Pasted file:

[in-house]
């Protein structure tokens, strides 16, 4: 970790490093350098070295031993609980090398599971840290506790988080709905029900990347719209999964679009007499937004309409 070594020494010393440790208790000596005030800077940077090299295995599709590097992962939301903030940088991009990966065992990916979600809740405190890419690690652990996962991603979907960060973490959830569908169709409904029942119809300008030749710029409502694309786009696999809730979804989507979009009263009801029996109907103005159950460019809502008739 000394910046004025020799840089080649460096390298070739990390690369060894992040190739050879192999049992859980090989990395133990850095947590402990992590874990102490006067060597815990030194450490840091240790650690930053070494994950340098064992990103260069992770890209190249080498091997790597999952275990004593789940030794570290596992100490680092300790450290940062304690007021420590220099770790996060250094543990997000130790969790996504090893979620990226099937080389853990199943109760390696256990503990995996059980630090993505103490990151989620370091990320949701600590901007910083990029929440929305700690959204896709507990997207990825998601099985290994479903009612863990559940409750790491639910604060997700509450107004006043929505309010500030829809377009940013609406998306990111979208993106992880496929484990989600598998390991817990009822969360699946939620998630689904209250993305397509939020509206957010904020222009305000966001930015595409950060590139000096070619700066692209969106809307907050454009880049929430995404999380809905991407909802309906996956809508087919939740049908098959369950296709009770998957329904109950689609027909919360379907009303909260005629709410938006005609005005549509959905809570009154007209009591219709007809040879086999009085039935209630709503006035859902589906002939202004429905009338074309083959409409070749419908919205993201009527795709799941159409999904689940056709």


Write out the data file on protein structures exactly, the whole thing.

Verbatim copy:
[in-house]
């Protein structure tokens, strides 16, 4: 970790490093350098070295031993609980090398599971840290506790988080709905029900990347719209999964679009007499937004309409 070594020494010393440790208790000596005030800077940077090299295995599709590097992962939301903030940088991009990966065992990916979600809740405190890419690690652990996962991603979907960060973490959830569908169709409904029942119809300008030749710029409502694309786009696999809730979804989507979009009263009801029996109907103005159950460019809502008739 000394910046004025020799840089080649460096390298070739990390690369060894992040190739050879192999049992859980090989990395133990850095947590402990992590874990102490006067060597815990030194450490840091240790650690930053070494994950340098064992990103260069992770890209190249080498091997790597999952275990004593789940030794570290596992100490680092300790450290940062304690007021420590220099770790996060250094543990997000130790969790996504090893979620990226099937080389853990199943109760390696256990503990995996059980630090993505103490990151989620370091990320949701600590901007910083990029929440929305700690959204896709507990997207990825998601099985290994479903009612863990559940409750790491639910604060997700509450107004006043929505309010500030829809377009940013609406998306990111979208993106992880496929484990989600598998390991817990009822969360699946939620998630689904209250993305397509939020509206957010904020222009305000966001930015595409950060590139000096070619700066692209969106809307907050454009880049929430995404999380809905991407909802309906996956809508087919939740049908098959369950296709009770998957329904109950689609027909919360379907009303909260005629709410938006005609005005549509959905809570009154007209009591219709007809040879086999009085039935209630709503006035859902589906002939202004429905009338074309083959409409070749419908919205993201009527795709799941159409999904689940056709």